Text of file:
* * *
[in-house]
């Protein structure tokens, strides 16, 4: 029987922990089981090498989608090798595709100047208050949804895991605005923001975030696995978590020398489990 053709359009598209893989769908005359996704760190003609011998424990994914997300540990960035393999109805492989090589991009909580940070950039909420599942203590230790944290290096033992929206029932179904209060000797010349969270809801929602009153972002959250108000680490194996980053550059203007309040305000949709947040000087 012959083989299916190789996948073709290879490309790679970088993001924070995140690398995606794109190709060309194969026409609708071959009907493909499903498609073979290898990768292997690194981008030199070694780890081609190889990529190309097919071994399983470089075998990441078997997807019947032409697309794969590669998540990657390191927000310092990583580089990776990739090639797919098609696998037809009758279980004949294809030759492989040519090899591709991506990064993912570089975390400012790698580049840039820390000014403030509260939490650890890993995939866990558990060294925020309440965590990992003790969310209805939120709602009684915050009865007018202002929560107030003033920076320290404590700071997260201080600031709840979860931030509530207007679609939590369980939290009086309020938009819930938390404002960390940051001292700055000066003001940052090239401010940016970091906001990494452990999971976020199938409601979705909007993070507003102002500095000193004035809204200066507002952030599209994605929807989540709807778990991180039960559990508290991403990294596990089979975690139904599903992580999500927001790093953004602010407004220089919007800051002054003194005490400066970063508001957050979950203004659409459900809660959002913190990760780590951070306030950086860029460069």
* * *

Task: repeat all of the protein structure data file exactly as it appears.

[in-house]
């Protein structure tokens, strides 16, 4: 029987922990089981090498989608090798595709100047208050949804895991605005923001975030696995978590020398489990 053709359009598209893989769908005359996704760190003609011998424990994914997300540990960035393999109805492989090589991009909580940070950039909420599942203590230790944290290096033992929206029932179904209060000797010349969270809801929602009153972002959250108000680490194996980053550059203007309040305000949709947040000087 012959083989299916190789996948073709290879490309790679970088993001924070995140690398995606794109190709060309194969026409609708071959009907493909499903498609073979290898990768292997690194981008030199070694780890081609190889990529190309097919071994399983470089075998990441078997997807019947032409697309794969590669998540990657390191927000310092990583580089990776990739090639797919098609696998037809009758279980004949294809030759492989040519090899591709991506990064993912570089975390400012790698580049840039820390000014403030509260939490650890890993995939866990558990060294925020309440965590990992003790969310209805939120709602009684915050009865007018202002929560107030003033920076320290404590700071997260201080600031709840979860931030509530207007679609939590369980939290009086309020938009819930938390404002960390940051001292700055000066003001940052090239401010940016970091906001990494452990999971976020199938409601979705909007993070507003102002500095000193004035809204200066507002952030599209994605929807989540709807778990991180039960559990508290991403990294596990089979975690139904599903992580999500927001790093953004602010407004220089919007800051002054003194005490400066970063508001957050979950203004659409459900809660959002913190990760780590951070306030950086860029460069």